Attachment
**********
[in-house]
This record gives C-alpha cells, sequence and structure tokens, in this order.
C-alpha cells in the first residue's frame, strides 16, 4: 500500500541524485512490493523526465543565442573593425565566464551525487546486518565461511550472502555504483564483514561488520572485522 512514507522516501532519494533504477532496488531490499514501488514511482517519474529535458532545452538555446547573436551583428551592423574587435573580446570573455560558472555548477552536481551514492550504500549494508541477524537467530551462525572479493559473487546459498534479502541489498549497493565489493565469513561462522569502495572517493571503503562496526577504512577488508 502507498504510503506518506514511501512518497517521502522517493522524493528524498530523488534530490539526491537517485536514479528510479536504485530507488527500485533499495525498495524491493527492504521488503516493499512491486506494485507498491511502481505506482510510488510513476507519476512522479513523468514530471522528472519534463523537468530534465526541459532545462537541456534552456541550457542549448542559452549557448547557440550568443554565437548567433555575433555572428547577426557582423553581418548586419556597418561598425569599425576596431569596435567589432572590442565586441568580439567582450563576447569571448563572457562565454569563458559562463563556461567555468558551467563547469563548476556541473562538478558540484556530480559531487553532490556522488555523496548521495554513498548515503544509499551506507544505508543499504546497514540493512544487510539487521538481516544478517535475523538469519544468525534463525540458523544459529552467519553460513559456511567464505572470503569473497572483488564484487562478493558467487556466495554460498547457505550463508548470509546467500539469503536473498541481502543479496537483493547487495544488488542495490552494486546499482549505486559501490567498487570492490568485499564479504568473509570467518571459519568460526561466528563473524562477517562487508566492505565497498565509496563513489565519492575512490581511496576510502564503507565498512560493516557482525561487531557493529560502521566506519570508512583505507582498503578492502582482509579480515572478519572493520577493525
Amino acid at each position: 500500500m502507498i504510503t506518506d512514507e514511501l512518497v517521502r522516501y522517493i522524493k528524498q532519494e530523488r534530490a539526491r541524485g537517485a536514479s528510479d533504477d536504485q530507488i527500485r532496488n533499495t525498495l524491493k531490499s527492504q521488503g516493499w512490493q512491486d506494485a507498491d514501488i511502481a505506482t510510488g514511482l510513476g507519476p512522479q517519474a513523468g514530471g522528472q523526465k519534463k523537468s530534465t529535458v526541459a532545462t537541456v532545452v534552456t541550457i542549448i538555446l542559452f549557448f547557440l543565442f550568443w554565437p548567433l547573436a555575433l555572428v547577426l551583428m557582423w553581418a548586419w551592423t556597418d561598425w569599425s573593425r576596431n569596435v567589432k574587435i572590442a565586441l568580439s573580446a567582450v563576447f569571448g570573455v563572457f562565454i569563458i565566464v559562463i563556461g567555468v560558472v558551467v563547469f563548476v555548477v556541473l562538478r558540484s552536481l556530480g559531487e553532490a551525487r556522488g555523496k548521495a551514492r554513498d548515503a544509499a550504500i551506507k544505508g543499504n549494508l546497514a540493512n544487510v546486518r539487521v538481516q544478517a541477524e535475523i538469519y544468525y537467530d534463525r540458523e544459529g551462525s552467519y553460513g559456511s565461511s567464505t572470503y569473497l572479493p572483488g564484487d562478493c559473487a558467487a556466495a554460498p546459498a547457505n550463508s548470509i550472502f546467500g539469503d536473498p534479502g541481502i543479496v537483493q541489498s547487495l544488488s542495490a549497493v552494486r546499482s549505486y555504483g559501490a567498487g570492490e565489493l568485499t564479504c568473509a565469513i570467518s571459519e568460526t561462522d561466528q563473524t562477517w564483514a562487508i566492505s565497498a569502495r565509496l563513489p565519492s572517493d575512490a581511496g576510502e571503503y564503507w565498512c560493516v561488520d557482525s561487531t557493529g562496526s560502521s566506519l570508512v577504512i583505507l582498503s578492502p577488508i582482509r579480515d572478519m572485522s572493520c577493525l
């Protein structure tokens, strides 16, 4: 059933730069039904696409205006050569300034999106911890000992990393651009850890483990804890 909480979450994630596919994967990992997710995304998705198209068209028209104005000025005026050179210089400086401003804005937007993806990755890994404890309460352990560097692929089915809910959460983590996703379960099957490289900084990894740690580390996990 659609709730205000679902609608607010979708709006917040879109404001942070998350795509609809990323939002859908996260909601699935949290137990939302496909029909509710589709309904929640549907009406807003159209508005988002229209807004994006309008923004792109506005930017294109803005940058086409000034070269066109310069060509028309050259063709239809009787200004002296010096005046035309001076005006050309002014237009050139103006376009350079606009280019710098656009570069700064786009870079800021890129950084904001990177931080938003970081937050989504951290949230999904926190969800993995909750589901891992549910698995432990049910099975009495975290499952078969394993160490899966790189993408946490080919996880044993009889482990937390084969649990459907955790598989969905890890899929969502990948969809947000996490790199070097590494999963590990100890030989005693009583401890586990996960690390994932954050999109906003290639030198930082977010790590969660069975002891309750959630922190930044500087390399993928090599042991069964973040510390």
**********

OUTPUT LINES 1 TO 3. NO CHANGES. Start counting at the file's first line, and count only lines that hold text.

[in-house]
This record gives C-alpha cells, sequence and structure tokens, in this order.
C-alpha cells in the first residue's frame, strides 16, 4: 500500500541524485512490493523526465543565442573593425565566464551525487546486518565461511550472502555504483564483514561488520572485522 512514507522516501532519494533504477532496488531490499514501488514511482517519474529535458532545452538555446547573436551583428551592423574587435573580446570573455560558472555548477552536481551514492550504500549494508541477524537467530551462525572479493559473487546459498534479502541489498549497493565489493565469513561462522569502495572517493571503503562496526577504512577488508 502507498504510503506518506514511501512518497517521502522517493522524493528524498530523488534530490539526491537517485536514479528510479536504485530507488527500485533499495525498495524491493527492504521488503516493499512491486506494485507498491511502481505506482510510488510513476507519476512522479513523468514530471522528472519534463523537468530534465526541459532545462537541456534552456541550457542549448542559452549557448547557440550568443554565437548567433555575433555572428547577426557582423553581418548586419556597418561598425569599425576596431569596435567589432572590442565586441568580439567582450563576447569571448563572457562565454569563458559562463563556461567555468558551467563547469563548476556541473562538478558540484556530480559531487553532490556522488555523496548521495554513498548515503544509499551506507544505508543499504546497514540493512544487510539487521538481516544478517535475523538469519544468525534463525540458523544459529552467519553460513559456511567464505572470503569473497572483488564484487562478493558467487556466495554460498547457505550463508548470509546467500539469503536473498541481502543479496537483493547487495544488488542495490552494486546499482549505486559501490567498487570492490568485499564479504568473509570467518571459519568460526561466528563473524562477517562487508566492505565497498565509496563513489565519492575512490581511496576510502564503507565498512560493516557482525561487531557493529560502521566506519570508512583505507582498503578492502582482509579480515572478519572493520577493525